Goin' Down (The Monkees song)

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"Goin' Down"
Goin' Down.jpg
Single by The Monkees
A-side"Daydream Believer"
Released25 October 1967
Format7" single
Recorded15 September 1967, RCA Victor Studios, Hollywood, California
Genre
Length3:57
LabelColgems
Songwriter(s)Micky Dolenz, Davy Jones, Peter Tork, Michael Nesmith, Diane Hildebrand
Producer(s)Chip Douglas
The Monkees singles chronology
"Pleasant Valley Sunday"
(1967)
"Goin' Down"
(1967)
"Valleri"
(1968)

"Goin' Down" is a song by the American pop rock band the Monkees, written by all four members of the group along with Diane Hildebrand, and was first released as the B-side to the "Daydream Believer" single on Colgems Records on 25 October 1967 in support of the band's fifth album, The Birds, the Bees & the Monkees (see 1967 in music). It is the only composition recorded by the Monkees that is credited to all its members, and managed to bubble under the Billboard Hot 100 upon its distribution.[1]

Lyrically, "Goin' Down" describes a man whose relationship has ended, and he attempts to "end it all" by leaping into the river to be dragged away in the current. He immediately regrets the decision and comes to a self-realization before coming to shore in New Orleans to partake in its "swingin' scenes". It features energetic, rapid lead vocals by Micky Dolenz, and big band influences that are melded into the pop song, with the arrangements organized by jazz musician Shorty Rogers.[2]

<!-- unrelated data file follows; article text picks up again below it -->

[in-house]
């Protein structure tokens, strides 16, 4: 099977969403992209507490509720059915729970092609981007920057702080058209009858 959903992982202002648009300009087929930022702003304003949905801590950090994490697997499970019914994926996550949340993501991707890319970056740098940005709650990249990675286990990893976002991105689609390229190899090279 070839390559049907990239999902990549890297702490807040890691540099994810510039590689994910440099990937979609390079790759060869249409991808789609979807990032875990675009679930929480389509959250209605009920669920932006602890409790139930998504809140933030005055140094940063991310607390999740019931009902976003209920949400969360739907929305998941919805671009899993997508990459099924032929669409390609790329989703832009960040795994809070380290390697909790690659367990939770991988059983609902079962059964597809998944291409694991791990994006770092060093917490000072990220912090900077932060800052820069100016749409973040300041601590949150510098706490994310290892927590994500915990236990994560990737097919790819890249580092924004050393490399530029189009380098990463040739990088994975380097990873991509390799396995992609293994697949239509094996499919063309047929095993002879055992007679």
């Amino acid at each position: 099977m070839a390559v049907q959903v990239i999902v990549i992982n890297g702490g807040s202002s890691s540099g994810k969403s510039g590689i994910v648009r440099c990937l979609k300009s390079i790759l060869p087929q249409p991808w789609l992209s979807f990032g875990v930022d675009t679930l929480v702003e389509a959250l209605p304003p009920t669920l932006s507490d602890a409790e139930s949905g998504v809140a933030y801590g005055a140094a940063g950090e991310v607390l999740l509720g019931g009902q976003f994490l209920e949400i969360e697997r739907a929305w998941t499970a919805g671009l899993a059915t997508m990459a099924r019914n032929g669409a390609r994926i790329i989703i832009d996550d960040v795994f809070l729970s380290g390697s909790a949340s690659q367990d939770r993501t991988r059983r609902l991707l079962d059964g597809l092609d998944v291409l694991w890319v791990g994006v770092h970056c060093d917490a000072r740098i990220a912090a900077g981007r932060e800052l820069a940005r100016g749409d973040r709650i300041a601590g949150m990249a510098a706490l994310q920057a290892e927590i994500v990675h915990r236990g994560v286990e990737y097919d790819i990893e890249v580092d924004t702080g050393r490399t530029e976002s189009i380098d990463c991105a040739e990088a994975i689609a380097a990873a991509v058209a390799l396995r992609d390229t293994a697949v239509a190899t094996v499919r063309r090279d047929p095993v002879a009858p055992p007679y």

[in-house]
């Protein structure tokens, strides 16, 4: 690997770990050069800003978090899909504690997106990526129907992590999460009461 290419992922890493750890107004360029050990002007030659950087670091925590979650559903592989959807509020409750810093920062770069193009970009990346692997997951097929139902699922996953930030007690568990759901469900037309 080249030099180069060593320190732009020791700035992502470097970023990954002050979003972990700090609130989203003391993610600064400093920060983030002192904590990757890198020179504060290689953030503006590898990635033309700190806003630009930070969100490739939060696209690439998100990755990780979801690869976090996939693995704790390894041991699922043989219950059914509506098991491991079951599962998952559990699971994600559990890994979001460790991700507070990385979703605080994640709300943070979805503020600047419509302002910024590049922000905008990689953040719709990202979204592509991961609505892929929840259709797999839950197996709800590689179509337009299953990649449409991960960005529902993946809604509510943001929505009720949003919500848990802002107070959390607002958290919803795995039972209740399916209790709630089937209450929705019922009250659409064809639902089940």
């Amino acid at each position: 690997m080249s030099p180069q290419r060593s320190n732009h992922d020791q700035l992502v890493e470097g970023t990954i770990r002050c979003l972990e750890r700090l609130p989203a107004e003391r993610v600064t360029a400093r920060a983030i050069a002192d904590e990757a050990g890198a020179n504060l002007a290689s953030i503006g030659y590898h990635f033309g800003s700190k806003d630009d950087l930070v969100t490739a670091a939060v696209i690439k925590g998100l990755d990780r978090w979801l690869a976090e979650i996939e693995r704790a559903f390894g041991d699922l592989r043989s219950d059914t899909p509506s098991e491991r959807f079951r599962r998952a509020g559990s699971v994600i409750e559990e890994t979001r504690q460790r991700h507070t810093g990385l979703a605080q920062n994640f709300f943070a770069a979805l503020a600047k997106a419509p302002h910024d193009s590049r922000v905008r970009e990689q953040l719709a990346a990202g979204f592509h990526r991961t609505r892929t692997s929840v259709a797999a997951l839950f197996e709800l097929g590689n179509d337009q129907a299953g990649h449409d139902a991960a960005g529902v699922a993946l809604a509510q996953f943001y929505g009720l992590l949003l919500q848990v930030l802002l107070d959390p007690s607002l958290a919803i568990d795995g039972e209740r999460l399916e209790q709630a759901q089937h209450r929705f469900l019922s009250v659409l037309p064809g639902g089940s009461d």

With "Daydream Believer", as the song's A-side, reaching number one on the Billboard Hot 100, "Goin' Down" managed to chart at number 104 nationally.[1] Since its release, the composition has become a staple of the Monkees' touring setlists, with a live version of the song appearing on the album 2001: Live in Las Vegas.[3][4] An extended rendition of "Goin' Down" also appears on the deluxe version of Pisces, Aquarius, Capricorn & Jones Ltd., Greatest Hits, The Best of the Monkees, and Extended Versions.[5][6]

In 2012, the composition met with controversy for its unexpected use in the television show, Breaking Bad. Dolenz, who was unaware an abridged version of "Goin' Down" was to be featured on the show, commented, "'Goin’ Down' has nothing to do with drugs, obviously. And I certainly don't condone meth — that is nasty stuff that kills a lot of people and ruins a lot of lives. ... On the other hand, I like the TV show, it's very well-made. … And no, I didn't make a penny".[7]

References[edit]

  1. ^ a b Sandoval, Andrew (2005). The Monkees: The Day-by-Day Story of the '60s TV Pop Sensation. San Diego, CA: Thunder Bay Press. p. 143. ISBN 978-1-59223-372-4.
  2. ^ Greenwald, Matthew. "Goin' Down - Review". allmusic.com. Retrieved December 8, 2015.
  3. ^ "1969 North American Tour". monkeesconcerts.com. Retrieved December 8, 2015.
  4. ^ "2001 North American Tour". monkeesconcerts.com. Retrieved December 8, 2015.
  5. ^ "Goin' Down". monkees.coolcherrycream.com. Retrieved December 8, 2015.
  6. ^ Sandoval, Andrew (2006). "Pisces, Aquarius, Capricorn & Jones Ltd. (CD booklet)". Rhino Records. Missing or empty |url= (help)
  7. ^ Halperlin, Shirley. "Breaking Bad' Uses Monkees Song in Key Meth Cooking Scene; Micky Dolenz Weighs In". hollywoodreporter.com. Retrieved December 8, 2015.